19
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1answer
275 views

Why do you die if you cannot breathe?

I was wondering what the actual reason for death by suffocation is. Obviously it is related to oxygen deprivation. But what is the underlying cause of death? Is it due to insufficient oxygen for ...
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0answers
33 views

About photosynthesis VS respiration [closed]

Is it true to say that the electron transport chain in photosynthesis and respiration is slightly different, regarding to the direction of H+ pumping and flowing back in through ATP synthase? ...
3
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1answer
132 views

HOw are AMP's “recharged” to become ATP's in a cell?

I understand that after the translation stage of ribosomal protein synthesis, tRNA molecules are floating in the cytoplasm without attached amino acids until they find the correct aminoacyl tRNA ...
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1answer
85 views

About acetyl-coA in the Krebs Cycle of respiration

In respiration, Krebs cycle starts with acetyl coenzyme A which is made from pyruvate. However, it is said that the cycle keeps repeat it self with oxaloacetate turning back to citrate and cycle ...
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3answers
2k views

Why do we exhale after we hold our breath?

I tested this out with my friends, and I find that after they hold their breath and can't hold it anymore, they exhale air, instead of inhaling air. Interestingly, they all try to inhale in as much ...
6
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2answers
278 views

How do plants get their O₂ for respiration during the night?

If I am not mistaken the stomata are closed during the night. As a result I have a hard time to imagine how the plant can get the O2 it needs for respiration during the night. I thought the plant ...
7
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5answers
11k views

Why don't we breathe nitrogen when it makes most of the air?

Why don't we breathe nitrogen while it makes most of the air? Why do we always tend to breathe oxygen, not hydrogen and nitrogen?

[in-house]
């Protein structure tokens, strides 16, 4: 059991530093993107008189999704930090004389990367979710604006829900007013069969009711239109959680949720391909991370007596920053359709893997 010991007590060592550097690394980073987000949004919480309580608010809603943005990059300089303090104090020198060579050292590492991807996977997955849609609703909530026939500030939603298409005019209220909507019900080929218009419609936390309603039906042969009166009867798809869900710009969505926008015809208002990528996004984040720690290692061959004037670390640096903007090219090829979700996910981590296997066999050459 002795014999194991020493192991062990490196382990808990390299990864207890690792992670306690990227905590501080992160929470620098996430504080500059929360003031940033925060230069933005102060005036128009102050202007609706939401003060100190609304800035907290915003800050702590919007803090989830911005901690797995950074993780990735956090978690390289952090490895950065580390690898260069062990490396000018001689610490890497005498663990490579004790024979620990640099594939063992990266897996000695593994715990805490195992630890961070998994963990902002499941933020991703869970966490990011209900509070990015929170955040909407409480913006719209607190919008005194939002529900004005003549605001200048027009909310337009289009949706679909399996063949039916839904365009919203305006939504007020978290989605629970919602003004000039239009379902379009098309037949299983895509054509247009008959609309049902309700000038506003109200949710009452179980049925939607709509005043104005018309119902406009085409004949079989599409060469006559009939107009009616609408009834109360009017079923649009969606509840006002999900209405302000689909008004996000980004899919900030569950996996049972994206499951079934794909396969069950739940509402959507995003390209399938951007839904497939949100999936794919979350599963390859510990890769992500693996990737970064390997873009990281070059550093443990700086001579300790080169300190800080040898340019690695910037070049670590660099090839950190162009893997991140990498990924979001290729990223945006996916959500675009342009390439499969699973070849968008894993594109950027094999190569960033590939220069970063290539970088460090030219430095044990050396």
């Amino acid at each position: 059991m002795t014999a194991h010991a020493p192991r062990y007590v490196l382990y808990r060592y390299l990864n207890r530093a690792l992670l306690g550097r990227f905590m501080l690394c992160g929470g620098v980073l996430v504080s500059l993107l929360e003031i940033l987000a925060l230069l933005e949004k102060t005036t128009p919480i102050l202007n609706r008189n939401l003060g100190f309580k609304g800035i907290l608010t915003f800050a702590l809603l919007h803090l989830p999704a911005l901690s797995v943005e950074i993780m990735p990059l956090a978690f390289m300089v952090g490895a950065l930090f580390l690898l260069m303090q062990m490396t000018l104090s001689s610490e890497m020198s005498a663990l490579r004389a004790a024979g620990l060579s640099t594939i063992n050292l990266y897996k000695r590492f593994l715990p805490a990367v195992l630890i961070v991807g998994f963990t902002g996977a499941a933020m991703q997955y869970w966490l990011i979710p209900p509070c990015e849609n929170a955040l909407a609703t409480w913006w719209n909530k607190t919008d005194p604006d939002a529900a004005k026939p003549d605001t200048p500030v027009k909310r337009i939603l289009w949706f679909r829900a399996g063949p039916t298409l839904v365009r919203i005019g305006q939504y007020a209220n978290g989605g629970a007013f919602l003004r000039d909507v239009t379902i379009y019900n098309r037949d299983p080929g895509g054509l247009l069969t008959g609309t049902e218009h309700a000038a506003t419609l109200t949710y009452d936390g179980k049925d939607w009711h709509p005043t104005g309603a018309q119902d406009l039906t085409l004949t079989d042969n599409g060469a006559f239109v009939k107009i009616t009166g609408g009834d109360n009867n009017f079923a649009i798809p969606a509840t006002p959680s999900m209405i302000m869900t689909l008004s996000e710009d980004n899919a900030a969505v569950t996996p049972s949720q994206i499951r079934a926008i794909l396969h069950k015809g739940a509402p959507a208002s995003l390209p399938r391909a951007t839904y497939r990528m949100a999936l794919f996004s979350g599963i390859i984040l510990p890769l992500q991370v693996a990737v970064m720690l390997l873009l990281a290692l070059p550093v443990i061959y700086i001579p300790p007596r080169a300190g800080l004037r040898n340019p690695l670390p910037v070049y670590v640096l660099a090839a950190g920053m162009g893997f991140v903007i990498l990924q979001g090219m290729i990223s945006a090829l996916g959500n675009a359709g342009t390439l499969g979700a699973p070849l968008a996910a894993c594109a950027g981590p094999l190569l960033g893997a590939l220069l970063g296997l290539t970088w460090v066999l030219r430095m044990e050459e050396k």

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0answers
11 views

how is humidity related to amount of water we should drink [duplicate]

Is there any kind of relation between humidity and the amount of water we should drink. I know there is a relation between the temperature and the amount of water needed by the body. Do we need to ...
2
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1answer
54 views

Why is an increase in the amount of oxygen in the atmosphere favorable for life?

I have followed the David Attenborough series on 'First life' and heard, that an increase in the amount of oxygen in the atmosphere, as it took place just before the Cambrium, is generally favorable ...
4
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0answers
23 views

Non-cumbersome respiration sensor for sleep study?

I'm working on a project where I collect ECG signal from multiple volunteers, derive ECG derived respiration(EDR) from the timestamped ECG signal and calculate the cross correlation between EDR and ...
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4answers
536 views

Why *morning walk*?

My PT teachers professes working-out/training in early morning hours is the best time to do so, a quick search on benefits of morning walk (or some similar phrase) reveals a lot of information which ...
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1answer
87 views

How does the partial pressure of oxygen affect mental focus?

On this Wikipedia page it says that lower oxygen levels can cause light-headedness. Is there evidence that higher partial pressure of oxygen can improve mental focus?
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2answers
220 views

A doctor might give bicarbonate (HCO₃¯) to a patient who is breathing very rapidly. What is the doctor assuming about the patient’s blood chemistry?

The answer is: The doctor is assuming that the rapid breathing is the body’s response to low blood pH. (Source: Campbell Biology) But this answer doesn't make sense. Why would the doctor give the ...
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4answers
11k views

How can we differentiate between respiration and breathing?

I am a student of 10th grade, and I eagerly want to learn biology. What is the difference between respiration and breathing?
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1answer
123 views

How does a metronome help in controlling breathing rate?

I'm new to the Bio/Medical field so kindly bear with me. I am doing studies on volunteers to formulate algorithms for evaluating Respiration rate from ECG and accelerometer data. I learned about this ...
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1answer
114 views

Atelectasis due to decreased surfactant in lungs

Surfactant is a protein lipid mixture produced by alveolar pneumocytes composed of Dipalmitoyl Phosphatidyl Choline lipid, apoproteins and calcium ions. This surface lines the alveolar epithelium ...
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3answers
201 views

Does the necessary Carbon Dioxide need to be in the atmosphere for mammals?